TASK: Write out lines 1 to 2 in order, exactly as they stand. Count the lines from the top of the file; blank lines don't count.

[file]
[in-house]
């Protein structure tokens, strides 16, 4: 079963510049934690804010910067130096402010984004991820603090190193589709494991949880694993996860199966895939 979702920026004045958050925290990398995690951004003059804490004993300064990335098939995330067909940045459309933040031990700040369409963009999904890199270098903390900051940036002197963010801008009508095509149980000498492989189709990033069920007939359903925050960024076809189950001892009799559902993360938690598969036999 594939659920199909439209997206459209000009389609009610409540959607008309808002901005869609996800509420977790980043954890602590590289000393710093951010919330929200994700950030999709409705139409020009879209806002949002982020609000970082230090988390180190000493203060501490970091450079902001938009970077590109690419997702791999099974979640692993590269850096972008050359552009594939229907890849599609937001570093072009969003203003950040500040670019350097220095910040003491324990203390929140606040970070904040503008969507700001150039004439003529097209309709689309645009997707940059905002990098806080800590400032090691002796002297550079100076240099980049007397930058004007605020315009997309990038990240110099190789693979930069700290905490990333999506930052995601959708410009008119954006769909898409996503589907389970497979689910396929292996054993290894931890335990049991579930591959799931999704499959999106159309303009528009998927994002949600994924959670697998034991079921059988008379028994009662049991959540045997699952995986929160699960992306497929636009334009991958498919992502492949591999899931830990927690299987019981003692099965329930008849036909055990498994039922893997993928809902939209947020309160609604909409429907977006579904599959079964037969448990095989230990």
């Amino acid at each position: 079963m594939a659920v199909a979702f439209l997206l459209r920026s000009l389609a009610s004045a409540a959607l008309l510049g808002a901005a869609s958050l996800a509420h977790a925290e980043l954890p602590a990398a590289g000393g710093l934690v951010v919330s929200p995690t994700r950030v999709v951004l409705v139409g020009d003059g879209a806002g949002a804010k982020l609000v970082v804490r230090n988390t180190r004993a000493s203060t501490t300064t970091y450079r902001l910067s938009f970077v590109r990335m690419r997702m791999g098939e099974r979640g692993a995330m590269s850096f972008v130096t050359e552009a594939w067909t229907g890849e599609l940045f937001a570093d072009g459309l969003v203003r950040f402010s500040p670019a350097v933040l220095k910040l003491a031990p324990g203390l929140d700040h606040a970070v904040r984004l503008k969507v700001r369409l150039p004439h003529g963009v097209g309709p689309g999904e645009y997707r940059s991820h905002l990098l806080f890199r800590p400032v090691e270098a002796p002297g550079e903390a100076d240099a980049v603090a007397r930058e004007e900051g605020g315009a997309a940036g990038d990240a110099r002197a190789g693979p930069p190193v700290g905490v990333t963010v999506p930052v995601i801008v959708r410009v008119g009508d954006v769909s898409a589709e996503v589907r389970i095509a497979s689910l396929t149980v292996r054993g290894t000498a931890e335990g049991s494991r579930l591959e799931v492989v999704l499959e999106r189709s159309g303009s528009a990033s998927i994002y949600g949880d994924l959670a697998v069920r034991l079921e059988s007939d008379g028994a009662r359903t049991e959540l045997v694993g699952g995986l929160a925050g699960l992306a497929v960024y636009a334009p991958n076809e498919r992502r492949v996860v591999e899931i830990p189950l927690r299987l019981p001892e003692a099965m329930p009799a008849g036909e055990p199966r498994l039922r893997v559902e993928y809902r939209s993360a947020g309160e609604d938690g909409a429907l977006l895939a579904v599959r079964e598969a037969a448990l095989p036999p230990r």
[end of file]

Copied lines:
[in-house]
């Protein structure tokens, strides 16, 4: 079963510049934690804010910067130096402010984004991820603090190193589709494991949880694993996860199966895939 979702920026004045958050925290990398995690951004003059804490004993300064990335098939995330067909940045459309933040031990700040369409963009999904890199270098903390900051940036002197963010801008009508095509149980000498492989189709990033069920007939359903925050960024076809189950001892009799559902993360938690598969036999 594939659920199909439209997206459209000009389609009610409540959607008309808002901005869609996800509420977790980043954890602590590289000393710093951010919330929200994700950030999709409705139409020009879209806002949002982020609000970082230090988390180190000493203060501490970091450079902001938009970077590109690419997702791999099974979640692993590269850096972008050359552009594939229907890849599609937001570093072009969003203003950040500040670019350097220095910040003491324990203390929140606040970070904040503008969507700001150039004439003529097209309709689309645009997707940059905002990098806080800590400032090691002796002297550079100076240099980049007397930058004007605020315009997309990038990240110099190789693979930069700290905490990333999506930052995601959708410009008119954006769909898409996503589907389970497979689910396929292996054993290894931890335990049991579930591959799931999704499959999106159309303009528009998927994002949600994924959670697998034991079921059988008379028994009662049991959540045997699952995986929160699960992306497929636009334009991958498919992502492949591999899931830990927690299987019981003692099965329930008849036909055990498994039922893997993928809902939209947020309160609604909409429907977006579904599959079964037969448990095989230990």